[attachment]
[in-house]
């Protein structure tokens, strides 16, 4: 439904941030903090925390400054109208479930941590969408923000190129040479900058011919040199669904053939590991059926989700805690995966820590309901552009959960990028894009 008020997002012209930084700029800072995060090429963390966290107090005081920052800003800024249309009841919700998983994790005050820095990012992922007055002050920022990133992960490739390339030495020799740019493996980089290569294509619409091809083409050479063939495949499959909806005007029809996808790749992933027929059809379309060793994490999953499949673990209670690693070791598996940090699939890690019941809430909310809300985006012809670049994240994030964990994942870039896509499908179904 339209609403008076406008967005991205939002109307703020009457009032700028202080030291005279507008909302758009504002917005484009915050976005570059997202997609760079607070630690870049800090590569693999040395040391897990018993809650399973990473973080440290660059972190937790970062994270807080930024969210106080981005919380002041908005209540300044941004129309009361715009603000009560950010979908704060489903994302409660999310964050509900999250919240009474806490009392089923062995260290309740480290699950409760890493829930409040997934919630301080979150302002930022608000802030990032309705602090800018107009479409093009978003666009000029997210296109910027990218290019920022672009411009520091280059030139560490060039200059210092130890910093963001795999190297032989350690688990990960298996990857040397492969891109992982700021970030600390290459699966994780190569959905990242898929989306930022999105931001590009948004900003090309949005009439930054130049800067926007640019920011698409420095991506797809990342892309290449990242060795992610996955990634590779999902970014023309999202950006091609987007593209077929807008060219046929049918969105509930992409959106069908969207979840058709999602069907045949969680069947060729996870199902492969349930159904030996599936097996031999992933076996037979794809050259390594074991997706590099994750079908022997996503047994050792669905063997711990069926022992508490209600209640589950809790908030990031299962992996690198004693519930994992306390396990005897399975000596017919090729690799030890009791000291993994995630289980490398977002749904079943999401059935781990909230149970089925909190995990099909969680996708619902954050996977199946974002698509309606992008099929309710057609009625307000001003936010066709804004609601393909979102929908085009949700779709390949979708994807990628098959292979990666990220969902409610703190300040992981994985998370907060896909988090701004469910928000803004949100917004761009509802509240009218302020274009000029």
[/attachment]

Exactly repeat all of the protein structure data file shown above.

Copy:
[in-house]
């Protein structure tokens, strides 16, 4: 439904941030903090925390400054109208479930941590969408923000190129040479900058011919040199669904053939590991059926989700805690995966820590309901552009959960990028894009 008020997002012209930084700029800072995060090429963390966290107090005081920052800003800024249309009841919700998983994790005050820095990012992922007055002050920022990133992960490739390339030495020799740019493996980089290569294509619409091809083409050479063939495949499959909806005007029809996808790749992933027929059809379309060793994490999953499949673990209670690693070791598996940090699939890690019941809430909310809300985006012809670049994240994030964990994942870039896509499908179904 339209609403008076406008967005991205939002109307703020009457009032700028202080030291005279507008909302758009504002917005484009915050976005570059997202997609760079607070630690870049800090590569693999040395040391897990018993809650399973990473973080440290660059972190937790970062994270807080930024969210106080981005919380002041908005209540300044941004129309009361715009603000009560950010979908704060489903994302409660999310964050509900999250919240009474806490009392089923062995260290309740480290699950409760890493829930409040997934919630301080979150302002930022608000802030990032309705602090800018107009479409093009978003666009000029997210296109910027990218290019920022672009411009520091280059030139560490060039200059210092130890910093963001795999190297032989350690688990990960298996990857040397492969891109992982700021970030600390290459699966994780190569959905990242898929989306930022999105931001590009948004900003090309949005009439930054130049800067926007640019920011698409420095991506797809990342892309290449990242060795992610996955990634590779999902970014023309999202950006091609987007593209077929807008060219046929049918969105509930992409959106069908969207979840058709999602069907045949969680069947060729996870199902492969349930159904030996599936097996031999992933076996037979794809050259390594074991997706590099994750079908022997996503047994050792669905063997711990069926022992508490209600209640589950809790908030990031299962992996690198004693519930994992306390396990005897399975000596017919090729690799030890009791000291993994995630289980490398977002749904079943999401059935781990909230149970089925909190995990099909969680996708619902954050996977199946974002698509309606992008099929309710057609009625307000001003936010066709804004609601393909979102929908085009949700779709390949979708994807990628098959292979990666990220969902409610703190300040992981994985998370907060896909988090701004469910928000803004949100917004761009509802509240009218302020274009000029």